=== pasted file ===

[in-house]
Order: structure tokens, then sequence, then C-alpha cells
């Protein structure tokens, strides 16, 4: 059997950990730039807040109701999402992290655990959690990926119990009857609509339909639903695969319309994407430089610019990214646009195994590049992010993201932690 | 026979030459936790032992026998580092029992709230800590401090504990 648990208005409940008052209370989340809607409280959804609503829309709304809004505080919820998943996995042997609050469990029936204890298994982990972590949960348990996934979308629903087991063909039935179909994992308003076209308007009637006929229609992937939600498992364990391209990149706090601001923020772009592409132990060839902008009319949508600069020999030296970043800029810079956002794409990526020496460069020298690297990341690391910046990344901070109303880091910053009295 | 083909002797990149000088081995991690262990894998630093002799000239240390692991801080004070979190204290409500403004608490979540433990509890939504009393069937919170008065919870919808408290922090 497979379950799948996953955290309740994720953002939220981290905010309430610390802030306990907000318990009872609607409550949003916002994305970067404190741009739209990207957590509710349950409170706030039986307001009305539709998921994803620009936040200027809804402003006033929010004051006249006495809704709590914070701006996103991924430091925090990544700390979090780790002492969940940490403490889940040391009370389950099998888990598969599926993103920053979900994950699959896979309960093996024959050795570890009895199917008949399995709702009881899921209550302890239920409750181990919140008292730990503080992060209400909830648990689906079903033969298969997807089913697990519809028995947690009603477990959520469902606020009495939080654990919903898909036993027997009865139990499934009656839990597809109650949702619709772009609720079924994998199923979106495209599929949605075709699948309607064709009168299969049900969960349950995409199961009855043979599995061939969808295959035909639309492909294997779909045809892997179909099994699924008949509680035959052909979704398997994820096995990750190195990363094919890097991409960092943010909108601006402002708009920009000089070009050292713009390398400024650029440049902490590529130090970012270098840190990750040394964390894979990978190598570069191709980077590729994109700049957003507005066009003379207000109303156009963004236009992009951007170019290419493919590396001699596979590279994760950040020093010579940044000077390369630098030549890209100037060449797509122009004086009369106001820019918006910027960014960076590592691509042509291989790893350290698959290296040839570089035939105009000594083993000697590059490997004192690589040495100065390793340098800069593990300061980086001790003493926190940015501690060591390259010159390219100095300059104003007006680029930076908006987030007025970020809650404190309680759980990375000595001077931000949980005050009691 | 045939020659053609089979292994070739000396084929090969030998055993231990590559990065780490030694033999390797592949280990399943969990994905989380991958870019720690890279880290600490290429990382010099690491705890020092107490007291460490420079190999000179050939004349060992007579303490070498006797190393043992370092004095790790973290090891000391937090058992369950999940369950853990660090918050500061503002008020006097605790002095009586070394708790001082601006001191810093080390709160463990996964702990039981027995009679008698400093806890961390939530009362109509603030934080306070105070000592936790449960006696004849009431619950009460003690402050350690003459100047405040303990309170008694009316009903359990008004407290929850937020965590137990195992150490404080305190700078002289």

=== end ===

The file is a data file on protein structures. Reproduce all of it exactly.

[in-house]
Order: structure tokens, then sequence, then C-alpha cells
């Protein structure tokens, strides 16, 4: 059997950990730039807040109701999402992290655990959690990926119990009857609509339909639903695969319309994407430089610019990214646009195994590049992010993201932690 | 026979030459936790032992026998580092029992709230800590401090504990 648990208005409940008052209370989340809607409280959804609503829309709304809004505080919820998943996995042997609050469990029936204890298994982990972590949960348990996934979308629903087991063909039935179909994992308003076209308007009637006929229609992937939600498992364990391209990149706090601001923020772009592409132990060839902008009319949508600069020999030296970043800029810079956002794409990526020496460069020298690297990341690391910046990344901070109303880091910053009295 | 083909002797990149000088081995991690262990894998630093002799000239240390692991801080004070979190204290409500403004608490979540433990509890939504009393069937919170008065919870919808408290922090 497979379950799948996953955290309740994720953002939220981290905010309430610390802030306990907000318990009872609607409550949003916002994305970067404190741009739209990207957590509710349950409170706030039986307001009305539709998921994803620009936040200027809804402003006033929010004051006249006495809704709590914070701006996103991924430091925090990544700390979090780790002492969940940490403490889940040391009370389950099998888990598969599926993103920053979900994950699959896979309960093996024959050795570890009895199917008949399995709702009881899921209550302890239920409750181990919140008292730990503080992060209400909830648990689906079903033969298969997807089913697990519809028995947690009603477990959520469902606020009495939080654990919903898909036993027997009865139990499934009656839990597809109650949702619709772009609720079924994998199923979106495209599929949605075709699948309607064709009168299969049900969960349950995409199961009855043979599995061939969808295959035909639309492909294997779909045809892997179909099994699924008949509680035959052909979704398997994820096995990750190195990363094919890097991409960092943010909108601006402002708009920009000089070009050292713009390398400024650029440049902490590529130090970012270098840190990750040394964390894979990978190598570069191709980077590729994109700049957003507005066009003379207000109303156009963004236009992009951007170019290419493919590396001699596979590279994760950040020093010579940044000077390369630098030549890209100037060449797509122009004086009369106001820019918006910027960014960076590592691509042509291989790893350290698959290296040839570089035939105009000594083993000697590059490997004192690589040495100065390793340098800069593990300061980086001790003493926190940015501690060591390259010159390219100095300059104003007006680029930076908006987030007025970020809650404190309680759980990375000595001077931000949980005050009691 | 045939020659053609089979292994070739000396084929090969030998055993231990590559990065780490030694033999390797592949280990399943969990994905989380991958870019720690890279880290600490290429990382010099690491705890020092107490007291460490420079190999000179050939004349060992007579303490070498006797190393043992370092004095790790973290090891000391937090058992369950999940369950853990660090918050500061503002008020006097605790002095009586070394708790001082601006001191810093080390709160463990996964702990039981027995009679008698400093806890961390939530009362109509603030934080306070105070000592936790449960006696004849009431619950009460003690402050350690003459100047405040303990309170008694009316009903359990008004407290929850937020965590137990195992150490404080305190700078002289």